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If you’d like to get in touch, or find out more about my books, writing, and photos of my settings or the Yorkshire moors where I live, please follow my newsletter by subscribing here: http://eepurl.com/bRQtsT

All new subscribers to my newsletter will receive a FREE copy of Palace of Deception – a romantic suspense novella

You can also visit me on my website at www.helenafairfax.com, or on Facebook https://www.facebook.com/HelenaFairfax/, or Twitter https://twitter.com/HelenaFairfax

Guest Release-Betrayal by Karen Cogan

Betrayal cover from John

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Bethany never imagined becoming the target of a hired killer. Her intent had been to clear her roommate of murder and get her out of jail. After a tip from a neighbor about a ski-masked man leaving the apartment and tossing something in a dumpster, she retrieves a pair of bloody gloves from the dumpster and places them in her brief case for safe keeping. On the way to take them to the police station, she is attacked and injected with a fast-acting sedative. In a desperate attempt to protect the evidence, she thrusts the briefcase at the man in front of her and begs him to take care it.

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EXCERPT

Bethany glanced behind her, heart skittering, as she hastened along the street. Though she hoped to blend in with tourists in southern Staten Island, she couldn’t escape the feeling she’d been followed. She’d told no one except the detective about the evidence in her briefcase. Since it could prove the innocence of her friend, she was eager to turn it in. Fortunately, in two more blocks she would arrive at the station. She could hand it over and stop worrying.

Someone brushed against her and she tightened her hold on the satchel. Pedestrians here were working people with a sprinkling of petty thieves. The last thing she needed was to have an opportunist steal what was valuable only as evidence and discard it in a dumpster where it would never be found and justice would never be done.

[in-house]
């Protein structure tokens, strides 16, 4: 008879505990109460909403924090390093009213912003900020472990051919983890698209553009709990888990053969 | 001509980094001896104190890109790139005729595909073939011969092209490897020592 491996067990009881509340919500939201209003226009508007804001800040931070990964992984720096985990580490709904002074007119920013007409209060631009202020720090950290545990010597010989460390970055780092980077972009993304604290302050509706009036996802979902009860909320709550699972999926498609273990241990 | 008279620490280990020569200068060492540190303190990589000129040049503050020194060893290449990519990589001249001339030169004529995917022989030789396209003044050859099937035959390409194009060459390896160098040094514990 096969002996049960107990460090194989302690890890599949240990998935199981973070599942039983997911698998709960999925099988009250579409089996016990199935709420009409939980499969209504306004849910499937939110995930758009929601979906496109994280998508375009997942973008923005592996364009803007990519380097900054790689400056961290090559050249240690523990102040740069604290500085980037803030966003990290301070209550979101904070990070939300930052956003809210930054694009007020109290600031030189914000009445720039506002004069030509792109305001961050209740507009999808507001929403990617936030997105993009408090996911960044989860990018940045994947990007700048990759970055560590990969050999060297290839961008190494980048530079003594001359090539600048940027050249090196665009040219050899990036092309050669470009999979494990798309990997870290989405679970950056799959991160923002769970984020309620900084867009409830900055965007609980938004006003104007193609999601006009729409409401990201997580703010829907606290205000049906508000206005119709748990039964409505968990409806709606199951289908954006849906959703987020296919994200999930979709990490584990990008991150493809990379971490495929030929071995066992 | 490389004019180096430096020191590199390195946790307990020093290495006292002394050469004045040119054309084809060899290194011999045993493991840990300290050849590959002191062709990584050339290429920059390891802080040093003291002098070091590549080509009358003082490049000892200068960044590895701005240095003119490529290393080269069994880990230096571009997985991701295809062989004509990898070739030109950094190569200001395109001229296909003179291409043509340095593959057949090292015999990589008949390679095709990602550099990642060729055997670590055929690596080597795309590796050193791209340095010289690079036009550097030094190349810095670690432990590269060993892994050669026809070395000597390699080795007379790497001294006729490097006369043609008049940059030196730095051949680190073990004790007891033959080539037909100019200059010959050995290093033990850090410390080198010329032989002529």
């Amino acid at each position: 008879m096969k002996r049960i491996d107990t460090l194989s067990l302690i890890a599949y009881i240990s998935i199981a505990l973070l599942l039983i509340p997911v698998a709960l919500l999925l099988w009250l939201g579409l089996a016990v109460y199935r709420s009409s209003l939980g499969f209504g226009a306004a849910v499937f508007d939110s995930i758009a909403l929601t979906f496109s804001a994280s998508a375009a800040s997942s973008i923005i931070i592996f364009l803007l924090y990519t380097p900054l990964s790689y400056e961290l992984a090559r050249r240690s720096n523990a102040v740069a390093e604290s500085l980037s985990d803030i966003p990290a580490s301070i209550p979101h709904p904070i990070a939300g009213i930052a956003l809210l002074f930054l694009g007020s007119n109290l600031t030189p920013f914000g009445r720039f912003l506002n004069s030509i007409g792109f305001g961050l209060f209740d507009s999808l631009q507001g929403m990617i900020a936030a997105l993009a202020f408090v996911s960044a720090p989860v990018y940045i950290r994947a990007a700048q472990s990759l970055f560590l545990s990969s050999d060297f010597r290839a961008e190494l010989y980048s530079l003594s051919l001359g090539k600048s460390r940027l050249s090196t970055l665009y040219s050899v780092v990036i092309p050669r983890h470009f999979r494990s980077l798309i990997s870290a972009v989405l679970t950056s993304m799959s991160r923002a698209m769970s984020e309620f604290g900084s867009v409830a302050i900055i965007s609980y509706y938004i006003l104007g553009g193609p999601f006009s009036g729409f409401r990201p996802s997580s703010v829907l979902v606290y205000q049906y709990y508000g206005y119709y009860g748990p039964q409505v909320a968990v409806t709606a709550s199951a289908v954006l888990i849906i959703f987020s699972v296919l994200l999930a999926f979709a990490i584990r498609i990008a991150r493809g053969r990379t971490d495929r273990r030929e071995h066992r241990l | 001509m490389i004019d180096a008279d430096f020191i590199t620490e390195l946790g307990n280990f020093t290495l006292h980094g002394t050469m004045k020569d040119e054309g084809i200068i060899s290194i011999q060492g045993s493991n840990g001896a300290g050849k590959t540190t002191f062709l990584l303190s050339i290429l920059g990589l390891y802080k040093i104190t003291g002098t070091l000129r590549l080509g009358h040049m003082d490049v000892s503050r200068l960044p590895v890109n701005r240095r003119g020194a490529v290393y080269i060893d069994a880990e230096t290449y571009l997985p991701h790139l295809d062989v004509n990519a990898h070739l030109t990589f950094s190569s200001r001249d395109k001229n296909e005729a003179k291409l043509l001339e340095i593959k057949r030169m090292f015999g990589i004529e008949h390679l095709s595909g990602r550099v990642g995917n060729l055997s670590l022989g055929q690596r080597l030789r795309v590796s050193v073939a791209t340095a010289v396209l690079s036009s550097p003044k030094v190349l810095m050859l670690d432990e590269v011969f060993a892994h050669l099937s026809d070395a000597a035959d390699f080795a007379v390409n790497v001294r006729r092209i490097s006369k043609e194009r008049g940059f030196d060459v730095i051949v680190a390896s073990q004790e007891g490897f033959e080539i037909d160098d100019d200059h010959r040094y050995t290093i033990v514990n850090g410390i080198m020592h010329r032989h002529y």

She entered the crosswalk with the throng. Half-way across the street she felt a sharp jab beneath her right rib. She grimaced as she stumbled forward, bumping into the broad back of the man striding ahead of her. He turned to study her with striking blue eyes.

Someone touched her hand and whispered, “Let go and I’ll let you live.”

She jerked her hand away as her vision began to blur. The man she had jostled turned with a frown. “Are you all right?”

She held on to the satchel. As his face became hazy, she thrust it towards him. “Take care of this please. It’s important.”

He took it from her grasp as she toppled forward. She heard a buzz of voices as strong arms lifted her, and then, oblivion.

Luke carried the limp woman across the street and cradled her in his lap while he called 911. A crowd gathered while he checked her quickened pulse. What could have happened to her? His thoughts were interrupted as a man leaned towards him.

“She’s prone to fainting spells. I can hold onto the attaché case. I’m her brother.”

Luke evaluated the man and made a quick decision. “She told me to keep it safe. It’s fine with me, for now.”

The man didn’t insist, yet continued to stand by, expressing none of the concern Luke would expect of a brother while Luke focused on the woman, making sure she continued to breathe.

The steady shrieking of an ambulance preceded its arrival at the curb. Luke moved back to allow the attendants to administer to the fallen woman. They took her vitals and loaded her onto a stretcher.

“Where will you take her?” Luke asked. Not only did he need to know where to deliver the satchel, he was curious about why it was important enough to protect.

“Mount Sinai.”

“I’m a friend. Can I come along?”

The man nodded. “You can ride up front with the driver.”

Luke held onto the briefcase as he strode to the passenger door. What possessed him to care about what happened to this stranger? He should send the attaché with her and forget the whole thing.

He glanced into the crowd and saw the man who claimed to be her brother watching from the outskirts of the bystanders. If he had it to bet, Luke guessed the guy knew what was inside that case and had a reason for wanting it. Perhaps he had injured or drugged the victim to steal it. The possibilities ran through his mind as he climbed aboard. He thought about going after the suspect. Yet, he doubted he would catch him, given the distance between them. If he didn’t stay with the victim, it would be harder to locate her and return her property. He shut the door and buckled his seat belt. Whatever the outcome, he was along for the ride.

The driver was a stocky, middle-aged man with thinning hair who asked Luke, “You her husband?”

“No. She fell into my arms. I was complemented until I realized she was unconscious.”

The man nodded. “Sounds like my experience with women.”